Installing a Drip Irrigation System

An amateur sets up a drip irrigation system:

I was given a small greenhouse/cold frame for Christmas, and I want to use it for setting out tomato seedlings early. Yesterday I set up the drip irrigation system to water everything, since I don’t want to overhead water tomatoes in a warm greenhouse. This is the first drip system I’ve ever set up, although I have done minor maintenance on the system we inherited when we moved into this house. This was a pretty basic system, and I wanted it to connect to the hose, like the one across the yard.

Step 1: Lay out the tubing.

Half inch tubing before laying out

Tubing Stake

The first tubing stake inserted

Ready to attach tee to split tubing for 2 sections

You’ll notice that I laid out extra tubing before I got to the greenhouse. That tubing, plus the tubing from the splitter to be installed in step 2, will water plants that will be planted later in the season.

Step 2: Add adaptors (to attach the back-flow preventer and pressure regulator and hose) and connectors (to split into two sections, splice a place where I made a mistake, and add an end cap).

I had to do step 2 twice. Once with plastic connectors from the irrigation manufacturer, and once with metal connectors meant for hose repair. The first time, there were huge leaks. I’m sure there was a step I was missing, or something I was supposed to do, but I have no idea what it was. The second time, everything is tight, first try.

(Let me clarify: I used pipe thread seal tape to seal the connection between the tubing & plastic couplers. This stopped all the leaks except the ones coming from the tabs on the coupler. I’m sure there’s a way to stop those leaks. I don’t know it.)  If you have experience with drip irrigation, go ahead and use the stuff sold for drip irrigation. But if you’re like me, just buy the hose repair connectors instead.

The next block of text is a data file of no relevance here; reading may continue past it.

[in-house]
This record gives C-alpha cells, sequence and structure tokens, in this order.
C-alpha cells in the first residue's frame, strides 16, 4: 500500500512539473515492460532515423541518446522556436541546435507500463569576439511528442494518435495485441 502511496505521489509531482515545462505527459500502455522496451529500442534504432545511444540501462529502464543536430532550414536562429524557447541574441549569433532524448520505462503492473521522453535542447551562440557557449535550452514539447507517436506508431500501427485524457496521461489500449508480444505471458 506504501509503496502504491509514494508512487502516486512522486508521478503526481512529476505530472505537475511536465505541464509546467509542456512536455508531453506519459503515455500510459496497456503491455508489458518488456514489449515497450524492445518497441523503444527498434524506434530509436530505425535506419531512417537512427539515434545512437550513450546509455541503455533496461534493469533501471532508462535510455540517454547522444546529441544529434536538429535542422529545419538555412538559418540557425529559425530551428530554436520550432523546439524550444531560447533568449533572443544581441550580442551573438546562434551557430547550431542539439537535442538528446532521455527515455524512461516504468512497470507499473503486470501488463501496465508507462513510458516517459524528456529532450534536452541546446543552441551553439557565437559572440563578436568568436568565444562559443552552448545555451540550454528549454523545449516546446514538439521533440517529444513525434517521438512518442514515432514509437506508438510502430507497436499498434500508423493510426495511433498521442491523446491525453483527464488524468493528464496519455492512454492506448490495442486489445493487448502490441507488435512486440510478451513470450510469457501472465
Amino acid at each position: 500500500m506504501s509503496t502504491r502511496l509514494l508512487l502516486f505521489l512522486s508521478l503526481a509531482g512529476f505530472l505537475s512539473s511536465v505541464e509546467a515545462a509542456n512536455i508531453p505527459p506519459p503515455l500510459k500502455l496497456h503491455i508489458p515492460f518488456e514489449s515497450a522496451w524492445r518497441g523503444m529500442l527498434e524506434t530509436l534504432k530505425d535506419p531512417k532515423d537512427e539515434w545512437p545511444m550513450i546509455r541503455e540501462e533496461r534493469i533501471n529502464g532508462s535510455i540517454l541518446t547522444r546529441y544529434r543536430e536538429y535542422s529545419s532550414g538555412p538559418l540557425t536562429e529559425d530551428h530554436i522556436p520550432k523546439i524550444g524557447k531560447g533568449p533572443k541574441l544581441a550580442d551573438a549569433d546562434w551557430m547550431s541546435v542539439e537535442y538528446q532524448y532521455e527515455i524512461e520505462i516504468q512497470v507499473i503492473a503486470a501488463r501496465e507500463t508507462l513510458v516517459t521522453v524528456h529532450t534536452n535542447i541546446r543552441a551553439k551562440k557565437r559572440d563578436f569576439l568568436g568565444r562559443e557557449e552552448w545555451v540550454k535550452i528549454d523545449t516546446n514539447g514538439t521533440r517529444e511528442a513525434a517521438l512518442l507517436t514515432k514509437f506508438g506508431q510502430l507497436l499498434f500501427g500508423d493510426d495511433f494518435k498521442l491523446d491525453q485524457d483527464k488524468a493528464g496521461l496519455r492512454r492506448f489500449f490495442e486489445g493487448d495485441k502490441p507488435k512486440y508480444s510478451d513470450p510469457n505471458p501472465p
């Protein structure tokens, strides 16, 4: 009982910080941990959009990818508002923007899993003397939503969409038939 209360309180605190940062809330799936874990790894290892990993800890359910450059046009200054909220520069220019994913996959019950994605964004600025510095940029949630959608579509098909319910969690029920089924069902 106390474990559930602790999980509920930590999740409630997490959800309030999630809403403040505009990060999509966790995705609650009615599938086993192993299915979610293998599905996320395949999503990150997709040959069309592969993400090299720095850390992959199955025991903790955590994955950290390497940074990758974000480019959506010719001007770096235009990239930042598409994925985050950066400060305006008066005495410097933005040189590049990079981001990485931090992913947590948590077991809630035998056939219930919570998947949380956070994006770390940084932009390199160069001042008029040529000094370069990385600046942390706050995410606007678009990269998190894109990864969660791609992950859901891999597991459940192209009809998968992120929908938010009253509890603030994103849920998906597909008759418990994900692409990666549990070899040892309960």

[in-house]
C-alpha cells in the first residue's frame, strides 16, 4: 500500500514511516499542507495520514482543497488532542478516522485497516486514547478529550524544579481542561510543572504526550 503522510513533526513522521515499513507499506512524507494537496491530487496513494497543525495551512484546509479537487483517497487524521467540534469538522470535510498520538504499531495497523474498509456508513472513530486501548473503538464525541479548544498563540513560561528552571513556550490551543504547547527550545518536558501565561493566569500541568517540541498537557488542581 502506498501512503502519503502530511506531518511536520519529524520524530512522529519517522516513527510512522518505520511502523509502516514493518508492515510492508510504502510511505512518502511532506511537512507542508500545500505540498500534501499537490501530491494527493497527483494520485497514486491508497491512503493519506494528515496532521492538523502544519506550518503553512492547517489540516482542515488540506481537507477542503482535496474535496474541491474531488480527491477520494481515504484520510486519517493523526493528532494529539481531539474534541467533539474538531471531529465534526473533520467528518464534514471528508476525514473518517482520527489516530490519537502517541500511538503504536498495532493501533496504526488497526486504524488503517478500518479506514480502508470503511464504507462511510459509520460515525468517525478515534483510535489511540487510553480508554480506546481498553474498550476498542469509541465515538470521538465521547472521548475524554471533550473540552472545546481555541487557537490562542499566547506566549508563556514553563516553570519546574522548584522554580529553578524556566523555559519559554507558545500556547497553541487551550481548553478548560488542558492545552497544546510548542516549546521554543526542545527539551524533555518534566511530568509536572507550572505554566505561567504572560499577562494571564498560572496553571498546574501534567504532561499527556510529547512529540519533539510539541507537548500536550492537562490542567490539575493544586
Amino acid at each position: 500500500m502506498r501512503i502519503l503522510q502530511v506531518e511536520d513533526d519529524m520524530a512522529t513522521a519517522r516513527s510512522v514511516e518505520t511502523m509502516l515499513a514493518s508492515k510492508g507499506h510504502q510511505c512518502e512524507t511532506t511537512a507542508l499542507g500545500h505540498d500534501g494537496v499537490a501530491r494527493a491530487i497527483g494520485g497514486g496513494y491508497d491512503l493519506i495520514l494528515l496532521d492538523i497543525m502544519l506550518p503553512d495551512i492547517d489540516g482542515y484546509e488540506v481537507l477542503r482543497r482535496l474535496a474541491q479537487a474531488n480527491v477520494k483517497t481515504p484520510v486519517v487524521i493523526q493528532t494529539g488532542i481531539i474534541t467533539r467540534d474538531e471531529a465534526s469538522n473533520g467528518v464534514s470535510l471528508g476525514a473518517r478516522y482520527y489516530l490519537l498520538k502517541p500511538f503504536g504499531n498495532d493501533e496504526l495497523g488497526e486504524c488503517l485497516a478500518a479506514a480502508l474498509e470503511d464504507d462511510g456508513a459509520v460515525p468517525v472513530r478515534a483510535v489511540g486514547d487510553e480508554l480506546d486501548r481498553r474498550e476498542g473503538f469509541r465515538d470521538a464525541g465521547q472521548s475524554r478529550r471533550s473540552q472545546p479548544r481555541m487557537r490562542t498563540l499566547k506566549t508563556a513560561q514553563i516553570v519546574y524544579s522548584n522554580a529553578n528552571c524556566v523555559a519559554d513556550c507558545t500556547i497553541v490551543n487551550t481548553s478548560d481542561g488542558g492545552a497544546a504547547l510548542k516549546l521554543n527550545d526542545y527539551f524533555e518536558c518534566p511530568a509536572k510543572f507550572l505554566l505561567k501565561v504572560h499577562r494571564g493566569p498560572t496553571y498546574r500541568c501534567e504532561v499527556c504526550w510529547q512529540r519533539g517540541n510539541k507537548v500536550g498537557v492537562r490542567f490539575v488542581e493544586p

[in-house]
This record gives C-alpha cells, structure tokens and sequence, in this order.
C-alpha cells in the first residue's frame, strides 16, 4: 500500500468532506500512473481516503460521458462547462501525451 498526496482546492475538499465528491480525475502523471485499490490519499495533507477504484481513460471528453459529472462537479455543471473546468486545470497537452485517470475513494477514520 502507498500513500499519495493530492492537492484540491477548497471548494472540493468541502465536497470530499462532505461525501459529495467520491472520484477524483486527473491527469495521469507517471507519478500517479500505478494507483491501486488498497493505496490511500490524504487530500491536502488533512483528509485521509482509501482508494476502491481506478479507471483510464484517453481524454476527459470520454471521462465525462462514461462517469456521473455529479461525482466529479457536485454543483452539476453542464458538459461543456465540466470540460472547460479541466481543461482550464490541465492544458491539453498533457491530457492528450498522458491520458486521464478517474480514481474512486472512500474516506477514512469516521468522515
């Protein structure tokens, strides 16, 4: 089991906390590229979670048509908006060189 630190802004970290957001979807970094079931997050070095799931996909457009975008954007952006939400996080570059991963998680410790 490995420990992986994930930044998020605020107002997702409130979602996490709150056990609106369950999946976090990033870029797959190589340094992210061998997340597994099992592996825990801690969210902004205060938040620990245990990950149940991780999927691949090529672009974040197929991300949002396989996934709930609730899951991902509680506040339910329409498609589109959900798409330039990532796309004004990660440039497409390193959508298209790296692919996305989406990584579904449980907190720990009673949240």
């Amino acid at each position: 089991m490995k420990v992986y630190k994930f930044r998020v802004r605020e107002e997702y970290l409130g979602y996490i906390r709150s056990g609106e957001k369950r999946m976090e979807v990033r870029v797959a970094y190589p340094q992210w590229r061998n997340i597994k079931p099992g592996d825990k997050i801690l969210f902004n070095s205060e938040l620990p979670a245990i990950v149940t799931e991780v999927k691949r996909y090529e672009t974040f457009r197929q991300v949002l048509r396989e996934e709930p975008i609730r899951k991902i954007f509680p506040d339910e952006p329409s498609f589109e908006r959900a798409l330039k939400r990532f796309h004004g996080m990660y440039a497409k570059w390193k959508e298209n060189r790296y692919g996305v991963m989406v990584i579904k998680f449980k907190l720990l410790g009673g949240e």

The great thing about shopping in the hose section is that you can get splitters with on/off valves. So I don’t have to have a useless section of tubing with a end cap to add my other section later. I just have the splitter, and turn off the valve to the section that’s not installed yet.

Now to attach the back-flow preventer and the pressure regulator. The order should be:

  1. hose
  2. back-flow preventer
  3. pressure regulator
  4. female hose repair (coupler)
  5. tubing

Female hose coupling

Pressure regulator

Back-flow Preventer

Hose and all attachments attached to tubing

Now to attach the sprinklers to the tubing. Note the hole punch is meant for the half inch tubing, not the quarter inch tubing. This means that the little sprinklers go into the half inch tubing, and the stake sprinklers attach to quarter inch tubing connected with a coupling connector to a hole in the half inch tubing (push the coupling into the end of the quarter inch tubing, and push the other end into the hole in the half inch tubing).

Quarter inch tubing

Coupling Connector

Coupling connector

Hole punch

Hole punch about to punch a hole

Quarter inch tubing connected to half inch tubing

Quarter inch tubing loop stake holds down the small tubing

Stake sprinkler, half pattern

Stake sprinkler attached to tubing and in ground

Small sprinkler in half inch tubing

Tomorrow I’ll post pictures of the entire system, with the seedlings in the ground.

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  1. caglar keskin

     /  May 16, 2010

    It is a useful information about drip irrigation. I am a farmer and we have very large fields, before drip
    irrigation system was found it was a nightmare to irrigate all those fields because where i live is a place
    that does not rain so much. Now we use drip irrigation, saving so many water and it is a lot easier to irrigate
    the field with that. I am trying to read everything about drip irrigation and i recommend every farmer to use that
    technique, so i am grateful for everyone who gives information about it. I also found a very good guide about drip
    irrigation and it may be useful too for those who want to learn more information about that;

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